Deep down, I do think I’m feeling all of these things. On the surface, though, I’m a bubbling mess of anger and resentment. The happiness, appreciation, and gratitude that I do experience are overshadowed by my rage. I am still SO ANGRY that Jamie died. I am still SO ANGRY that I’m no longer in a loving marriage. I am still SO ANGRY that I didn’t become a mom when I expected to be. I am still SO ANGRY that I am starting over in so many ways.

Lately, I’ve been letting that rage win. I’ve been allowing anger to dominate my brain without looking for ways to release it. The end result is a lot of pain — for me, and the people closest to me. You know the phrase “hurt people hurt people”? That’s me. I’m hurting, and I’m hurting.

I recently finished Lori Gottlieb’s memoir, “Maybe You Should Talk to Someone,” which is about her reflections as a therapist and her own experiences from the other side of the chair, as the patient seeking therapy. There were so many takeaways from the book that resonated with me, but I can’t stop thinking about a specific exchange between Gottlieb and her therapist, Wendell. It happens after several sessions of her rehashing painful memories and raising endless questions about a recent breakup.

One morning, as I drone on about Boyfriend, Wendell scoots to the edge of his couch, stands up, walks over to me, and with his very long leg, lightly kicks my foot. Smiling, he returns to his seat.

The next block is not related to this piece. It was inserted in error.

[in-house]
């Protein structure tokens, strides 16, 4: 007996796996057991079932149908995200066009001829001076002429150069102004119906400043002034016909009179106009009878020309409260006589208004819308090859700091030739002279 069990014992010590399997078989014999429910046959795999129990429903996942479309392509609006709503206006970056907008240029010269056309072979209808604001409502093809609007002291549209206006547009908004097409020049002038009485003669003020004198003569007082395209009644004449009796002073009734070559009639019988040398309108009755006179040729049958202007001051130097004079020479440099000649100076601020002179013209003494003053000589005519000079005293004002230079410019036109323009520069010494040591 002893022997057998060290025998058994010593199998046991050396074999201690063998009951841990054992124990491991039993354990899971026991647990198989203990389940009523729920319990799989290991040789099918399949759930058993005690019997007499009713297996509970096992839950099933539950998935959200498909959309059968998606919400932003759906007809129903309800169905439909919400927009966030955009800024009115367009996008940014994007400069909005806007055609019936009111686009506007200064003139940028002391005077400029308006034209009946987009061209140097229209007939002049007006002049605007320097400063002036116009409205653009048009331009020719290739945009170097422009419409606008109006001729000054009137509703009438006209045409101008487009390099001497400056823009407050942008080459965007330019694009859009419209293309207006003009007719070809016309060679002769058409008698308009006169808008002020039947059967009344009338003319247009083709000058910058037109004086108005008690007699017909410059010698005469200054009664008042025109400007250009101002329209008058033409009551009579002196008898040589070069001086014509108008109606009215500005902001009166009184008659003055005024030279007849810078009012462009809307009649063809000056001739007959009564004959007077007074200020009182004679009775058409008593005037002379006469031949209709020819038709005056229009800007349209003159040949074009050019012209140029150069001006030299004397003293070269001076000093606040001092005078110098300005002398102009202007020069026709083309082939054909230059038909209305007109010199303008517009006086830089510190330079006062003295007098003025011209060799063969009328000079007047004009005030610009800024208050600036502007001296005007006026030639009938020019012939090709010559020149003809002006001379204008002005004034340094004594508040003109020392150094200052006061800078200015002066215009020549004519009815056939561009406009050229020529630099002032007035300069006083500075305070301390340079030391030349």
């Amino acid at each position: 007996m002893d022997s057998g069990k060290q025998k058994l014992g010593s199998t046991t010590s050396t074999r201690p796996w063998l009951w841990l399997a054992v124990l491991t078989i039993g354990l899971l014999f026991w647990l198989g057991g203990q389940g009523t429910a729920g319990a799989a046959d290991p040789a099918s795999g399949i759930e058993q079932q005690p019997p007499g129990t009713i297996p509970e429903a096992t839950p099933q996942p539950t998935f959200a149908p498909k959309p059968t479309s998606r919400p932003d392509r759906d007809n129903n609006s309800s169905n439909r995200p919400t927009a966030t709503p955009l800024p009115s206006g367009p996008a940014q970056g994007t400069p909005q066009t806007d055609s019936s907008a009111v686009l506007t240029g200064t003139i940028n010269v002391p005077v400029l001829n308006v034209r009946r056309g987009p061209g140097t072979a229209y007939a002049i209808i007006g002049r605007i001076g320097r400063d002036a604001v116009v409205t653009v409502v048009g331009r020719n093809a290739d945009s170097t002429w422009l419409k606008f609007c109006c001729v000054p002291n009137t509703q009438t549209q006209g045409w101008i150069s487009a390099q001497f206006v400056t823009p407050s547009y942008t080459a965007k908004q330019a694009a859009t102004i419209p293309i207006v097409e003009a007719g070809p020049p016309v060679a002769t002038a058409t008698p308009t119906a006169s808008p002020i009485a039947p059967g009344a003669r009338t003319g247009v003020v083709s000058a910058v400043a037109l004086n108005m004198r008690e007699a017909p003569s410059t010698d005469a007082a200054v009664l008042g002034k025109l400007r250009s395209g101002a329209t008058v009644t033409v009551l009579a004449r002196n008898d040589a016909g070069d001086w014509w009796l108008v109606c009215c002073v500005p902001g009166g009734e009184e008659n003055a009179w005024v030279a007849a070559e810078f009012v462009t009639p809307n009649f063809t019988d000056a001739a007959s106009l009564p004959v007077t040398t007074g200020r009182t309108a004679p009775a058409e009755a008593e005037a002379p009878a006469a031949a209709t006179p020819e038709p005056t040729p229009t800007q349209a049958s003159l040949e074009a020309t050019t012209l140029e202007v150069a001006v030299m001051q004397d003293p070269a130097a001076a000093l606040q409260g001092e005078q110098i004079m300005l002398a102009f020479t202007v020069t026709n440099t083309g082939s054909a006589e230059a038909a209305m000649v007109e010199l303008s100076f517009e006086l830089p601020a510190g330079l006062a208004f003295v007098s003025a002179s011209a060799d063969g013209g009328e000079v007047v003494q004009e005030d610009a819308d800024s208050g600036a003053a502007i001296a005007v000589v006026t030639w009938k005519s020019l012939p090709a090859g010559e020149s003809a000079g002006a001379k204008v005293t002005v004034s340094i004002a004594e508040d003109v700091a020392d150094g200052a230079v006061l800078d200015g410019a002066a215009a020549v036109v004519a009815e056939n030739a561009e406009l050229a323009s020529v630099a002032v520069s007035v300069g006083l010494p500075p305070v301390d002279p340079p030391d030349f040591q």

“Ouch!” I say reflexively, even though it didn’t hurt. I’m startled. “What was that?”

“Well, you seem like you’re enjoying the experience of suffering, so I thought I’d help you out with that.”


“There’s a difference between pain and suffering,” Wendell says. “You’re going to have to feel pain — everyone feels pain at times — but you don’t have to suffer so much. You’re not choosing the pain, but you’re choosing the suffering.” He goes on to explain that all of this persevering I’m doing, all of this endless rumination and speculation about Boyfriend’s life, is adding to the pain and causing me to suffer. So, he suggests, if I’m clinging to the suffering so tightly, I must be getting something out of it. It must be serving some purpose for me.

Damn. Wendell’s insight surprised Gottlieb, and did the same for me. The pain I feel from losing Jamie makes all the sense in the world. But all of the suffering I’m experiencing — the ways I’m making that pain worse — isn’t as reasonable. 

Wendell tells Gottlieb that she not only lost her relationship in the present, but her relationship in the future. I can relate to that so much. “We tend to think that the future happens later, but we’re creating it in our minds every day,” writes Gottlieb. “When the present falls apart, so does the future we had associated with it. And having the future taken away is the mother of all plot twists. But if we spend the present trying to fix the past or control the future, we remain stuck in place, in perpetual regret.”